The government’s economic stimulus package, through the American Recovery and Reinvestment Act of 2009, modified the plan to what is known as “Expanded HAP”. The new “Expanded HAP” makes more military members and civilians eligible for assistance by including those undergoing a Permanent Change of Station (PCS) move. It also removes the requirement to prove that the house price decline was a result of the BRAC announcement.

The HAP program helps military members to sell their home and make their move, without having to go to their lenders to try to have a short sale approved.

The new Expanded HAP program is open to:
- Wounded members of the Armed Forces (30% or greater disability) and wounded Department of Defense (DoD) and Coast Guard civilian homeowners reassigned in furtherance of medical treatment or rehabilitation or due to medical retirement in connection with their disability,
- Surviving spouses of the fallen,
- Base Realignment and Closure (BRAC) 2005 impacted homeowners relocating during the mortgage crisis, and
- Service member homeowners undergoing Permanent Change of Station (PCS) moves during the mortgage crisis.

Who can apply:
The HAP program is undergoing on-going amendments, as the government works towards finding ways to help distressed military homeowners in the current unpredictable and changing economic climate. It is best to contact HAP directly (contact details below) to get advice specific to individual situations.

General guidelines to qualify for HAP assistance for those applying as a result of a PCS move are:
- they must be active-duty military personnel
- the PCS move must be greater than 50 miles, with PCS orders dated between February 1, 2006, and September 30, 2010 (closing date is subject to availability of funds)
- the home must have been their primary residence at the time the move was announced
- county, parish and city home values must have dropped by at least 10% between July 1, 2006, and the HAP application date; and the individual home value also must have dropped by 10% between the date of purchase and date of sale.

Current regulations are that the home must have been under contract to purchase prior to July 1, 2006. Many military members purchased their homes just after this cut-off date, and an amendment under discussion may open the program to homeowners who purchased after this date.

Guidelines for applicants eligible as Wounded, Injured or Ill and Surviving Spouses are slightly different, e.g. the requirement to purchase the primary residence prior to July 1, 2006 does not apply.

HAP provides assistance to military homeowners faced with selling their home at a loss in a number of different ways. The exact ways that HAP may help depend upon which eligibilty requirements the homeowner applies under. For those who are applying as a result of a PCS move, HAP may help by:
- if foreclosure is taking place, providing financial assistance after foreclosure by paying some of the expenses,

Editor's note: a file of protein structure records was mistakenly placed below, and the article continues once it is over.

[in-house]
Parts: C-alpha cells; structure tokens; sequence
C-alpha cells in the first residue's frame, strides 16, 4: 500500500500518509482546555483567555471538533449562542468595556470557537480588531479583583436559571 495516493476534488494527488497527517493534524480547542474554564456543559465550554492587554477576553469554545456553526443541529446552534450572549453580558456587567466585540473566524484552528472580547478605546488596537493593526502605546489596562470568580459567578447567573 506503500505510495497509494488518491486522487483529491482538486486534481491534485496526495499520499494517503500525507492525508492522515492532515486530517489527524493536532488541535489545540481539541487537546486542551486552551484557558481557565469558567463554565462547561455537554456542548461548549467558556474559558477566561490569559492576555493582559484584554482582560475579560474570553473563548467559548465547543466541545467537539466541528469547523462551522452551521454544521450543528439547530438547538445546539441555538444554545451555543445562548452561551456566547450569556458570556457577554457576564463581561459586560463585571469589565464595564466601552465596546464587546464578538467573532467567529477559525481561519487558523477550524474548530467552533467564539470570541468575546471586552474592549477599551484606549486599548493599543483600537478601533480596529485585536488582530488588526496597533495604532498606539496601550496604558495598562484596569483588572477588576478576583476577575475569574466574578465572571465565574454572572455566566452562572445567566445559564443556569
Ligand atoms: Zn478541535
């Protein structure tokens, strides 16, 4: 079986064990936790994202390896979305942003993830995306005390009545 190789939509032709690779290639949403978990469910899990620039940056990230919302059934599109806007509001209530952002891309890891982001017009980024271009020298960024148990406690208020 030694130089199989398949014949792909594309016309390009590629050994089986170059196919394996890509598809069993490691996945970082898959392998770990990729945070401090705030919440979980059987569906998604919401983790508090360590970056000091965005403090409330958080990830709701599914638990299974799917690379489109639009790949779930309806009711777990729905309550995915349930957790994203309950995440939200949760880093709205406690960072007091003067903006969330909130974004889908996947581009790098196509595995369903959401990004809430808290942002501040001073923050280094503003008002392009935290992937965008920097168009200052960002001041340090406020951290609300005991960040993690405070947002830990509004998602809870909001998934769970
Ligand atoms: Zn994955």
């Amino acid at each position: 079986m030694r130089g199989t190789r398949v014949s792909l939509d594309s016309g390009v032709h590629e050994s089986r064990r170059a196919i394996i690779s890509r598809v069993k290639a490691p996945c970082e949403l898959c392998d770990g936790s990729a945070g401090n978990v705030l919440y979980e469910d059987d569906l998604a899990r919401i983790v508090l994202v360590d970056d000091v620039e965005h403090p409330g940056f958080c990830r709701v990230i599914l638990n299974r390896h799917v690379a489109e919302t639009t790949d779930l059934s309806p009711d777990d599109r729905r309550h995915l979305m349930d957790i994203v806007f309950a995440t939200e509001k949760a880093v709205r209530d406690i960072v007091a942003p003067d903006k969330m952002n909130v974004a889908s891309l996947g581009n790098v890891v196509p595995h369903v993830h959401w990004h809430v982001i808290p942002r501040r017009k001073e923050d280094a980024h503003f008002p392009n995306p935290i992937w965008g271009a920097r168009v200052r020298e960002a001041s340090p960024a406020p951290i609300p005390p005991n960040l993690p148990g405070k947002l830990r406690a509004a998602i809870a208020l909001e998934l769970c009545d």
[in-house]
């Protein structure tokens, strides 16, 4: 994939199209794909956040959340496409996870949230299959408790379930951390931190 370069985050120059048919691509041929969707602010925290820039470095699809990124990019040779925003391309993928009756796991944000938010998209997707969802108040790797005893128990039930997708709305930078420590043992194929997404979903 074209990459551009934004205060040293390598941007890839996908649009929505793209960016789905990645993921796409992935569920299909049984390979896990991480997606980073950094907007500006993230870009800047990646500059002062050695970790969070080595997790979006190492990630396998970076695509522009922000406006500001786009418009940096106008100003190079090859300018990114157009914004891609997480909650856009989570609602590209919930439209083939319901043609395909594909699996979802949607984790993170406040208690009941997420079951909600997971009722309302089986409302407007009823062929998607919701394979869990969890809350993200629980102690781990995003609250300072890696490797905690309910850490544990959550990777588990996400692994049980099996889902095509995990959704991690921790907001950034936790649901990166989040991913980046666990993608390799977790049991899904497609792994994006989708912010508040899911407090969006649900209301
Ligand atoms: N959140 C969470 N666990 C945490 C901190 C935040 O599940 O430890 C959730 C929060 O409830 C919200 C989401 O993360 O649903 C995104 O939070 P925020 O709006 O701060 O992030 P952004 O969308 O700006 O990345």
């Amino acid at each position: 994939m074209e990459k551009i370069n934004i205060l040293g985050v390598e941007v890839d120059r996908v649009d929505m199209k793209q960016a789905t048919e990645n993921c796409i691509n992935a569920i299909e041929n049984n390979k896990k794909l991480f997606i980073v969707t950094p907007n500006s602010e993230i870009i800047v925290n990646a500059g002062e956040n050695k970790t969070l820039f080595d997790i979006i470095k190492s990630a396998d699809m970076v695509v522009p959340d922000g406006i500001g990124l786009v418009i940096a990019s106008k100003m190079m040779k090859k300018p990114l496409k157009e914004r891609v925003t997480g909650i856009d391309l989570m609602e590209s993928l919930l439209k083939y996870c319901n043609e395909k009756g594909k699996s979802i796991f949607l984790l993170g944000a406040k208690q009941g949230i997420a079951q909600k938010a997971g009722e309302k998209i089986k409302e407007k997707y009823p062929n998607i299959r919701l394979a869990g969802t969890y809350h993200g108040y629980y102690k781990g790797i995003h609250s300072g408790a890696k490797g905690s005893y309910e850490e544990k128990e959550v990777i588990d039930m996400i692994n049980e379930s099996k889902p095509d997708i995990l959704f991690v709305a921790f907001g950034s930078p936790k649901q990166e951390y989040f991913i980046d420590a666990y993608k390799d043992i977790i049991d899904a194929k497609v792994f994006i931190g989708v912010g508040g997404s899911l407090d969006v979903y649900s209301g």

- if a private sale is taking place at a loss, reimbursing 90% of the difference between the purchase price and the sale price, plus closing costs,
- if a home sale cannot be negotiated within 120 days, purchasing the home directly by paying either 75% of the purchase price or by paying out the mortgage, whichever is greater (HAP will not reimburse or pay out second mortgages).

How to apply:
Contact your nearest HAP office or visit the HAP website from application forms. A complete HAP application package must include:
- Form HUD-1 - proof of home purchase
- Proof of ownership - copy of deed
- proof of occupancy at time of receipt of PCS orders (e.g. utility bill)
- proof of program eligibility

Important things to know when applying for HAP:
1. You must be actively marketing your home, and seeking to sell it at Fair Market Value.
2. HAP does not reimburse the full negative value of your property, but a percentage that ranges between 75% and 95% of that negative value.
3. HAP applications are processed in chronological order that the completed applications are received. Incomplete applications will be ignored until all documents are in order, so it is very important to make sure that your application is complete. Order of processing priority is by eligibility: (1) Wounded Injured Ill and Surviving Spouse, (2) BRAC 05 moves, (3) PCS moves.
4. A member may receive benefits only once through this program.
5. As of November, 2009, HAP benefits are no longer taxable.

HAP website:
DoD HAP National Hotline: 1-888-363-4271
General HAP brochure:
Expanded HAP info brochure:
Online discussion forum:

If you are a homeowner, and would like to learn more about short selling your home, please go to:

If you are a real estate agent, and would like to learn about our no-fee short sale service, please go to:

The VA Compromise Sale Program: How to Do VA Short Sales

- Monday, August 30, 2010
What is the VA Compromise Sale Program?